The court finds that remand is necessary because substantial record evidence does not support the ALJ’s credibility determination. Because remand is necessary in any case, the court will not reach Plaintiff’s arguments with regard to the medical opinions. He may make these arguments before the Commissioner on remand.
II. The Credibility Determination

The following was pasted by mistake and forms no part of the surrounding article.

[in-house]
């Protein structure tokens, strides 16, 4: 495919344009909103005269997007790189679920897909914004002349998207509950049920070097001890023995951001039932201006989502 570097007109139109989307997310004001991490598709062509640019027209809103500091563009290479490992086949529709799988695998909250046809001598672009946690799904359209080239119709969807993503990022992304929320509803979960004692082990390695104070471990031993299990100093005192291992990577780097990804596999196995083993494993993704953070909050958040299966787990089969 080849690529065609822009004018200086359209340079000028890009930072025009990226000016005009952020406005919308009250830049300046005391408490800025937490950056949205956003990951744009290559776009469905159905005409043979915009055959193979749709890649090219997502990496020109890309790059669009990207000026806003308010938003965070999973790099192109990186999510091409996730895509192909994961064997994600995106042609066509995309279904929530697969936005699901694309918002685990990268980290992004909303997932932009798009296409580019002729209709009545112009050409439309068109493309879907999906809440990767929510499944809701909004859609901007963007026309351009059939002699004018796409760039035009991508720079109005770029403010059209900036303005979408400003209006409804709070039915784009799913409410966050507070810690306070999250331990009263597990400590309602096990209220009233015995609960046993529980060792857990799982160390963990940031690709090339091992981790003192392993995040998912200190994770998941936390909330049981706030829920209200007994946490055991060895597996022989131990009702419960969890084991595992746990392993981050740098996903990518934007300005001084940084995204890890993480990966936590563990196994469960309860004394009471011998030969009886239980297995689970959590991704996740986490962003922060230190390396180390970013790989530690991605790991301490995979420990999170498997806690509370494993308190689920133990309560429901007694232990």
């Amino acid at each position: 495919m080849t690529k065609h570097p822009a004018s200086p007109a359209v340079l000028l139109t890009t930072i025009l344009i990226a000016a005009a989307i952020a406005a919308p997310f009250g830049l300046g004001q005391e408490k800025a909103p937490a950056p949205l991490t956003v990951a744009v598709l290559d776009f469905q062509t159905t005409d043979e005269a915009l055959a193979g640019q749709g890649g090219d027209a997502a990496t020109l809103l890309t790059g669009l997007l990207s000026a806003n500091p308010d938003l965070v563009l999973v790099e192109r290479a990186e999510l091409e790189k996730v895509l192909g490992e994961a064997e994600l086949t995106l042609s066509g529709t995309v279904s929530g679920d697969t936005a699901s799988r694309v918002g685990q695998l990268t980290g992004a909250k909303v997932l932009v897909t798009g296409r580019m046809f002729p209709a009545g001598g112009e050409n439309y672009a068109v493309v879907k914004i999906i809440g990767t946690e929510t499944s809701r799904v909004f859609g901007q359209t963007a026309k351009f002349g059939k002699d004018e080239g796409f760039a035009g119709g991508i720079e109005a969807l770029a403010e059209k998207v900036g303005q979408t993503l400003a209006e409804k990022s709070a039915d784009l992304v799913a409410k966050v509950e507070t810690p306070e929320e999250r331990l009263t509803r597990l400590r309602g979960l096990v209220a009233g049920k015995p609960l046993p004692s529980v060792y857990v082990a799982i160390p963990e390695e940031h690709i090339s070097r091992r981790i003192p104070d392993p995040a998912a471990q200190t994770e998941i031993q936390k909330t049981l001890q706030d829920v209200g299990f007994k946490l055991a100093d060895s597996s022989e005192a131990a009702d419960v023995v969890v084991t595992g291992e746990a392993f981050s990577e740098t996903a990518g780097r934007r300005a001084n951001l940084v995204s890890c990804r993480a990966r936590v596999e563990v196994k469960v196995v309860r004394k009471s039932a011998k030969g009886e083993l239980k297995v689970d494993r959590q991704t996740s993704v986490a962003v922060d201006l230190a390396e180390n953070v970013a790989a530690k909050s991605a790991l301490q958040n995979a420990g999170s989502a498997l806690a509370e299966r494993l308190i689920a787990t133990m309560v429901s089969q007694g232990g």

The ALJ determined that Plaintiff’s allegations of the severity of symptoms resulting from his impairments is not credible in general terms because the allegations lack support from the objective medical evidence, from Plaintiff’s medications or other treatment, and from Plaintiff’s activities. (R. 18-20). Plaintiff claims that the ALJ’s consideration of Plaintiff’s activities constitutes reliance merely upon the sporadic performance of work or household tasks, that the ALJ erroneously relied upon Plaintiff’s alleged noncompliance with taking his insulin, and that in discussing Plaintiff’s treatment the ALJ did not demonstrate Plaintiff’s allegations were not credible but “just noted ways in which Mitchell has been compliant with medical treatment.” (Pl. Br. 20). He then explains how, in his view, a proper evaluation of the evidence would yield a finding that his allegations are credible. Id. at 21-24. The Commissioner argues that the ALJ properly considered Plaintiff’s credibility. She argues that, contrary to Plaintiff’s assertion, the ALJ considered all of the medical evidence in making his credibility determination, and that because of a needle phobia Plaintiff did not take the full amount of insulin recommended and would not administer a second shot to himself which weighs against his credibility. (Comm’r Br. 5-6). She argues that although the ALJ recognized that Plaintiff’s treating physician instructed him to discontinue use of his continuous positive airway pressure (CPAP) machine, he also noted that Plaintiff took medication that helped him stay awake during the day and reduced the time he spent napping. Id. 6-7. The Commissioner also argues that substantial record evidence supports the credibility determination, and that the ALJ’s findings should be upheld. Id. at 7-8. In his reply brief, Plaintiff argues that his needle phobia is a proper basis to excuse his noncompliance with full insulin treatment and “should not weigh against his credibility.” (Reply 1).